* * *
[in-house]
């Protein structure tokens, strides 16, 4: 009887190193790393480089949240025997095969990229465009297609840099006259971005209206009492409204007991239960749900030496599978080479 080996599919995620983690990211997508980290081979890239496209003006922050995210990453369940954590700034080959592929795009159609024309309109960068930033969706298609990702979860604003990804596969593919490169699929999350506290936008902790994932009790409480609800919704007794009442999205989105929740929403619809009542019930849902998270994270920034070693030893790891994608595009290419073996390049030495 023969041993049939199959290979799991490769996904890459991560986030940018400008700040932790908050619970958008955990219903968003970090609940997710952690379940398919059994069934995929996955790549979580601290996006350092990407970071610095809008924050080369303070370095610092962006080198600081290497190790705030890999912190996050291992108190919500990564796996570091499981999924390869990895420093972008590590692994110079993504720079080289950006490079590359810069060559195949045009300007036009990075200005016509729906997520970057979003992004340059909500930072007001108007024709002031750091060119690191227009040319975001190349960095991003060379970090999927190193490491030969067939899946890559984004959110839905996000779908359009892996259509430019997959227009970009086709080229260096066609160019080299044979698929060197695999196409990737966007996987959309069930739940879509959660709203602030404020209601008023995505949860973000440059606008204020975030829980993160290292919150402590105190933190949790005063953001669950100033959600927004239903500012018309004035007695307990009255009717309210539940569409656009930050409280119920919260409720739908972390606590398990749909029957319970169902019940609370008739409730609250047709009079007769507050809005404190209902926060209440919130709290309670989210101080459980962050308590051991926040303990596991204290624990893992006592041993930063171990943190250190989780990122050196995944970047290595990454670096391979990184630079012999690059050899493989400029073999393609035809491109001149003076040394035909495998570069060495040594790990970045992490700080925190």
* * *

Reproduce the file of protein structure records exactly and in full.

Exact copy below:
[in-house]
């Protein structure tokens, strides 16, 4: 009887190193790393480089949240025997095969990229465009297609840099006259971005209206009492409204007991239960749900030496599978080479 080996599919995620983690990211997508980290081979890239496209003006922050995210990453369940954590700034080959592929795009159609024309309109960068930033969706298609990702979860604003990804596969593919490169699929999350506290936008902790994932009790409480609800919704007794009442999205989105929740929403619809009542019930849902998270994270920034070693030893790891994608595009290419073996390049030495 023969041993049939199959290979799991490769996904890459991560986030940018400008700040932790908050619970958008955990219903968003970090609940997710952690379940398919059994069934995929996955790549979580601290996006350092990407970071610095809008924050080369303070370095610092962006080198600081290497190790705030890999912190996050291992108190919500990564796996570091499981999924390869990895420093972008590590692994110079993504720079080289950006490079590359810069060559195949045009300007036009990075200005016509729906997520970057979003992004340059909500930072007001108007024709002031750091060119690191227009040319975001190349960095991003060379970090999927190193490491030969067939899946890559984004959110839905996000779908359009892996259509430019997959227009970009086709080229260096066609160019080299044979698929060197695999196409990737966007996987959309069930739940879509959660709203602030404020209601008023995505949860973000440059606008204020975030829980993160290292919150402590105190933190949790005063953001669950100033959600927004239903500012018309004035007695307990009255009717309210539940569409656009930050409280119920919260409720739908972390606590398990749909029957319970169902019940609370008739409730609250047709009079007769507050809005404190209902926060209440919130709290309670989210101080459980962050308590051991926040303990596991204290624990893992006592041993930063171990943190250190989780990122050196995944970047290595990454670096391979990184630079012999690059050899493989400029073999393609035809491109001149003076040394035909495998570069060495040594790990970045992490700080925190």